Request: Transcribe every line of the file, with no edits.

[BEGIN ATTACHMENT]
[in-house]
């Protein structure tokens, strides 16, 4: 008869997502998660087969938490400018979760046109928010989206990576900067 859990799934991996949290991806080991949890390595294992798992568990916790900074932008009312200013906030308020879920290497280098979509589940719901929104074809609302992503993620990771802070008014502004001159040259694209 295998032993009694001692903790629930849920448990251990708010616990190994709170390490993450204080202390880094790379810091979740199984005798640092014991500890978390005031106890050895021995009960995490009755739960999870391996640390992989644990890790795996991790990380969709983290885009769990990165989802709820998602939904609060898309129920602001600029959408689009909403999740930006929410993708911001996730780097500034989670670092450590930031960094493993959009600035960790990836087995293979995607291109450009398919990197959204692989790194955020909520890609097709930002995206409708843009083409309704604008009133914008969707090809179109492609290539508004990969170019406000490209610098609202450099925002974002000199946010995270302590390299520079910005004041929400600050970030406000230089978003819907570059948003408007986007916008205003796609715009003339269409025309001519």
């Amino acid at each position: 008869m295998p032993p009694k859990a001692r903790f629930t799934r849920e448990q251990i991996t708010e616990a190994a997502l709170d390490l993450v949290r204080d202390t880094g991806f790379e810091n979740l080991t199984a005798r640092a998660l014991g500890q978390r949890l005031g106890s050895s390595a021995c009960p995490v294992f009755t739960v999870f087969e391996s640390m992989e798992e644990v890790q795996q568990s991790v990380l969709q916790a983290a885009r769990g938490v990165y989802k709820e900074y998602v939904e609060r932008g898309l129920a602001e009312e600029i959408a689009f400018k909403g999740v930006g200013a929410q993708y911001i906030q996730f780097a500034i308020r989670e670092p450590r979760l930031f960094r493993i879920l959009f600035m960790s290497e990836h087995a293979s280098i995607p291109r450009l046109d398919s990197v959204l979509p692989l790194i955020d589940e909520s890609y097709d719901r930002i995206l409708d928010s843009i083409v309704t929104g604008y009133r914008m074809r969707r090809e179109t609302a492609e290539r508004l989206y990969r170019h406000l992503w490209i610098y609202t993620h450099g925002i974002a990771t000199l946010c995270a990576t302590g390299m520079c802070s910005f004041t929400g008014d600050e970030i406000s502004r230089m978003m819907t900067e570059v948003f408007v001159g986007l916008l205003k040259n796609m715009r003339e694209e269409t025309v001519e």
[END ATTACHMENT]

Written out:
[in-house]
């Protein structure tokens, strides 16, 4: 008869997502998660087969938490400018979760046109928010989206990576900067 859990799934991996949290991806080991949890390595294992798992568990916790900074932008009312200013906030308020879920290497280098979509589940719901929104074809609302992503993620990771802070008014502004001159040259694209 295998032993009694001692903790629930849920448990251990708010616990190994709170390490993450204080202390880094790379810091979740199984005798640092014991500890978390005031106890050895021995009960995490009755739960999870391996640390992989644990890790795996991790990380969709983290885009769990990165989802709820998602939904609060898309129920602001600029959408689009909403999740930006929410993708911001996730780097500034989670670092450590930031960094493993959009600035960790990836087995293979995607291109450009398919990197959204692989790194955020909520890609097709930002995206409708843009083409309704604008009133914008969707090809179109492609290539508004990969170019406000490209610098609202450099925002974002000199946010995270302590390299520079910005004041929400600050970030406000230089978003819907570059948003408007986007916008205003796609715009003339269409025309001519």
């Amino acid at each position: 008869m295998p032993p009694k859990a001692r903790f629930t799934r849920e448990q251990i991996t708010e616990a190994a997502l709170d390490l993450v949290r204080d202390t880094g991806f790379e810091n979740l080991t199984a005798r640092a998660l014991g500890q978390r949890l005031g106890s050895s390595a021995c009960p995490v294992f009755t739960v999870f087969e391996s640390m992989e798992e644990v890790q795996q568990s991790v990380l969709q916790a983290a885009r769990g938490v990165y989802k709820e900074y998602v939904e609060r932008g898309l129920a602001e009312e600029i959408a689009f400018k909403g999740v930006g200013a929410q993708y911001i906030q996730f780097a500034i308020r989670e670092p450590r979760l930031f960094r493993i879920l959009f600035m960790s290497e990836h087995a293979s280098i995607p291109r450009l046109d398919s990197v959204l979509p692989l790194i955020d589940e909520s890609y097709d719901r930002i995206l409708d928010s843009i083409v309704t929104g604008y009133r914008m074809r969707r090809e179109t609302a492609e290539r508004l989206y990969r170019h406000l992503w490209i610098y609202t993620h450099g925002i974002a990771t000199l946010c995270a990576t302590g390299m520079c802070s910005f004041t929400g008014d600050e970030i406000s502004r230089m978003m819907t900067e570059v948003f408007v001159g986007l916008l205003k040259n796609m715009r003339e694209e269409t025309v001519e």